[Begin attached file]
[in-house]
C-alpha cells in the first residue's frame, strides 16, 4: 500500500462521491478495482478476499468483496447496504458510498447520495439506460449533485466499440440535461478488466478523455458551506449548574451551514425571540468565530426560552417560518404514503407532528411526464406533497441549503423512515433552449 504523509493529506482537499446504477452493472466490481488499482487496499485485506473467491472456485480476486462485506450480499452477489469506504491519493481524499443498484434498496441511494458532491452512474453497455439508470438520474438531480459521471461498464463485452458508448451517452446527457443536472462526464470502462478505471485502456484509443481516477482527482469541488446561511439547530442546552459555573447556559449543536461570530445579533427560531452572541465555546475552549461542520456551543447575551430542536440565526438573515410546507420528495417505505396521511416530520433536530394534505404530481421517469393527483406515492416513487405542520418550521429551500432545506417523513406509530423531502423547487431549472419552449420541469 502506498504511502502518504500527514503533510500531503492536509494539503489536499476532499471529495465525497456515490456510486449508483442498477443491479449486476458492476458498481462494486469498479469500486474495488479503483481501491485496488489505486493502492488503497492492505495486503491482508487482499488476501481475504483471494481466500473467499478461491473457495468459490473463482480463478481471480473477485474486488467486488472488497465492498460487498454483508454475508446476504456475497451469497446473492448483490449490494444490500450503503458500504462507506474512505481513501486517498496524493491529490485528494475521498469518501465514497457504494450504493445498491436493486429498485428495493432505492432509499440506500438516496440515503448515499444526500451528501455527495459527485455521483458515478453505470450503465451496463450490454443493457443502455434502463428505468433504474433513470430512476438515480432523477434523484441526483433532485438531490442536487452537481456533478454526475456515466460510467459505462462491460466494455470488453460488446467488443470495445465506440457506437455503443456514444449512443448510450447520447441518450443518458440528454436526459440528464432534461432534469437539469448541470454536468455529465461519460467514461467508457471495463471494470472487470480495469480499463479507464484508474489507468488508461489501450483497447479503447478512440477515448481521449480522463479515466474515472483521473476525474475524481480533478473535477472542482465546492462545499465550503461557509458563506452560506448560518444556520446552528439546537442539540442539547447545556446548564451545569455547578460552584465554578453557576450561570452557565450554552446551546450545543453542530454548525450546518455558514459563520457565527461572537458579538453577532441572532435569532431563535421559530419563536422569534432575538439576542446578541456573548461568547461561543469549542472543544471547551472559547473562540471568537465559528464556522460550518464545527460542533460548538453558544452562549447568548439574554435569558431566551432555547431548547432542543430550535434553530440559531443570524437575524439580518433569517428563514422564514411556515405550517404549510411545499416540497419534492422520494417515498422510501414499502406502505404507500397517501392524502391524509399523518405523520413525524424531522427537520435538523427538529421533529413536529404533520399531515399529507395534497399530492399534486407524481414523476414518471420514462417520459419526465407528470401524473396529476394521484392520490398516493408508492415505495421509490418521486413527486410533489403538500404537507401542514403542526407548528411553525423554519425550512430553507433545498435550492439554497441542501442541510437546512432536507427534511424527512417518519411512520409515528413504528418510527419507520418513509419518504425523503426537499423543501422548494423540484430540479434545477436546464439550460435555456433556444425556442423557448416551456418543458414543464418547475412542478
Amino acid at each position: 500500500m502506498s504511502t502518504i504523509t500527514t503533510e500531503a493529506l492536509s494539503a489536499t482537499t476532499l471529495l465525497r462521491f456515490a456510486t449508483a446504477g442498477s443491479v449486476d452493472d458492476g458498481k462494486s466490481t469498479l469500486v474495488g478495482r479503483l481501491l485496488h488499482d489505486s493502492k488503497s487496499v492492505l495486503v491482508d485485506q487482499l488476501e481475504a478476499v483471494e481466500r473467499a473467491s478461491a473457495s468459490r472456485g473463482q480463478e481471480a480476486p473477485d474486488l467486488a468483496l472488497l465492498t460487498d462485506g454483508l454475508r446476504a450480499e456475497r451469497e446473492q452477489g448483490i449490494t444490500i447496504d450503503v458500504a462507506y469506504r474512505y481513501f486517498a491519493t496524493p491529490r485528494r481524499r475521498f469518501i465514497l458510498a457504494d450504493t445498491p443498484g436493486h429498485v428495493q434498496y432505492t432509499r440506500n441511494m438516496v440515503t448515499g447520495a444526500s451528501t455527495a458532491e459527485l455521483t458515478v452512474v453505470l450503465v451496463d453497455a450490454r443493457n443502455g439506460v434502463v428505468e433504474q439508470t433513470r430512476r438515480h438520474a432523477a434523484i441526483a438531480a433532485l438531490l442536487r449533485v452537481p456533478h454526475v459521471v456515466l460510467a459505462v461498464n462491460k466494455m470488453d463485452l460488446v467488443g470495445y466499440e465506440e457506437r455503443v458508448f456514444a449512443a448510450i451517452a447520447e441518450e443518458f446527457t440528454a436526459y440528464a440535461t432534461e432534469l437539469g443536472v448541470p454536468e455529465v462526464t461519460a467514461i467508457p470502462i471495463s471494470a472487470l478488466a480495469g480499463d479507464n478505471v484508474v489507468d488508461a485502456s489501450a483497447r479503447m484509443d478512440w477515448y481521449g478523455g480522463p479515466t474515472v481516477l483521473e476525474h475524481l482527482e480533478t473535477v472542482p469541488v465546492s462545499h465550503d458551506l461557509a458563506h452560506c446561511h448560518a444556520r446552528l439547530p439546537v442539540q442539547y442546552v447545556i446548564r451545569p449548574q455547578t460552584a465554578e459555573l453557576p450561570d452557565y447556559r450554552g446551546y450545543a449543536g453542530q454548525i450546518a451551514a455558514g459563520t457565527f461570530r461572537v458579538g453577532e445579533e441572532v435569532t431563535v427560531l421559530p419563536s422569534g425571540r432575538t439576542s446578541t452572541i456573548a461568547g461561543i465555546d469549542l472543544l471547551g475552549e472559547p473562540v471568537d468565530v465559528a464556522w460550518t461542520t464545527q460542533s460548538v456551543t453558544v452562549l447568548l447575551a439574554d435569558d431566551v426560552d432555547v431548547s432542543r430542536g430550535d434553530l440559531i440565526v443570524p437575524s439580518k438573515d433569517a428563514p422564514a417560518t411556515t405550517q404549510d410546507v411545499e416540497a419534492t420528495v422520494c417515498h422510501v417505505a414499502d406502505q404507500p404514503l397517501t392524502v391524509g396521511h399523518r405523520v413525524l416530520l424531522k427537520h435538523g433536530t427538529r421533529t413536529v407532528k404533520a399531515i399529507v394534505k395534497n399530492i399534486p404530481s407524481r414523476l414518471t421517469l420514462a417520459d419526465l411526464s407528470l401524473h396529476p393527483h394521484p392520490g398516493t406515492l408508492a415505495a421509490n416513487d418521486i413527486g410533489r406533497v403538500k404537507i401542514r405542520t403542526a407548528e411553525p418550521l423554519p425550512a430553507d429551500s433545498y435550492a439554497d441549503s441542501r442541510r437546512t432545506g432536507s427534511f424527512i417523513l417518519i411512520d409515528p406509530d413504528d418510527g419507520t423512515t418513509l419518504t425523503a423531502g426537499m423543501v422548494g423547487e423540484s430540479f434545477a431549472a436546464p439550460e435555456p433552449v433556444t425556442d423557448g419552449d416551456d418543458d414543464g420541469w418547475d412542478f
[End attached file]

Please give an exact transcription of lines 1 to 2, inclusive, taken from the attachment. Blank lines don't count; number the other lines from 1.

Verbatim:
[in-house]
C-alpha cells in the first residue's frame, strides 16, 4: 500500500462521491478495482478476499468483496447496504458510498447520495439506460449533485466499440440535461478488466478523455458551506449548574451551514425571540468565530426560552417560518404514503407532528411526464406533497441549503423512515433552449 504523509493529506482537499446504477452493472466490481488499482487496499485485506473467491472456485480476486462485506450480499452477489469506504491519493481524499443498484434498496441511494458532491452512474453497455439508470438520474438531480459521471461498464463485452458508448451517452446527457443536472462526464470502462478505471485502456484509443481516477482527482469541488446561511439547530442546552459555573447556559449543536461570530445579533427560531452572541465555546475552549461542520456551543447575551430542536440565526438573515410546507420528495417505505396521511416530520433536530394534505404530481421517469393527483406515492416513487405542520418550521429551500432545506417523513406509530423531502423547487431549472419552449420541469 502506498504511502502518504500527514503533510500531503492536509494539503489536499476532499471529495465525497456515490456510486449508483442498477443491479449486476458492476458498481462494486469498479469500486474495488479503483481501491485496488489505486493502492488503497492492505495486503491482508487482499488476501481475504483471494481466500473467499478461491473457495468459490473463482480463478481471480473477485474486488467486488472488497465492498460487498454483508454475508446476504456475497451469497446473492448483490449490494444490500450503503458500504462507506474512505481513501486517498496524493491529490485528494475521498469518501465514497457504494450504493445498491436493486429498485428495493432505492432509499440506500438516496440515503448515499444526500451528501455527495459527485455521483458515478453505470450503465451496463450490454443493457443502455434502463428505468433504474433513470430512476438515480432523477434523484441526483433532485438531490442536487452537481456533478454526475456515466460510467459505462462491460466494455470488453460488446467488443470495445465506440457506437455503443456514444449512443448510450447520447441518450443518458440528454436526459440528464432534461432534469437539469448541470454536468455529465461519460467514461467508457471495463471494470472487470480495469480499463479507464484508474489507468488508461489501450483497447479503447478512440477515448481521449480522463479515466474515472483521473476525474475524481480533478473535477472542482465546492462545499465550503461557509458563506452560506448560518444556520446552528439546537442539540442539547447545556446548564451545569455547578460552584465554578453557576450561570452557565450554552446551546450545543453542530454548525450546518455558514459563520457565527461572537458579538453577532441572532435569532431563535421559530419563536422569534432575538439576542446578541456573548461568547461561543469549542472543544471547551472559547473562540471568537465559528464556522460550518464545527460542533460548538453558544452562549447568548439574554435569558431566551432555547431548547432542543430550535434553530440559531443570524437575524439580518433569517428563514422564514411556515405550517404549510411545499416540497419534492422520494417515498422510501414499502406502505404507500397517501392524502391524509399523518405523520413525524424531522427537520435538523427538529421533529413536529404533520399531515399529507395534497399530492399534486407524481414523476414518471420514462417520459419526465407528470401524473396529476394521484392520490398516493408508492415505495421509490418521486413527486410533489403538500404537507401542514403542526407548528411553525423554519425550512430553507433545498435550492439554497441542501442541510437546512432536507427534511424527512417518519411512520409515528413504528418510527419507520418513509419518504425523503426537499423543501422548494423540484430540479434545477436546464439550460435555456433556444425556442423557448416551456418543458414543464418547475412542478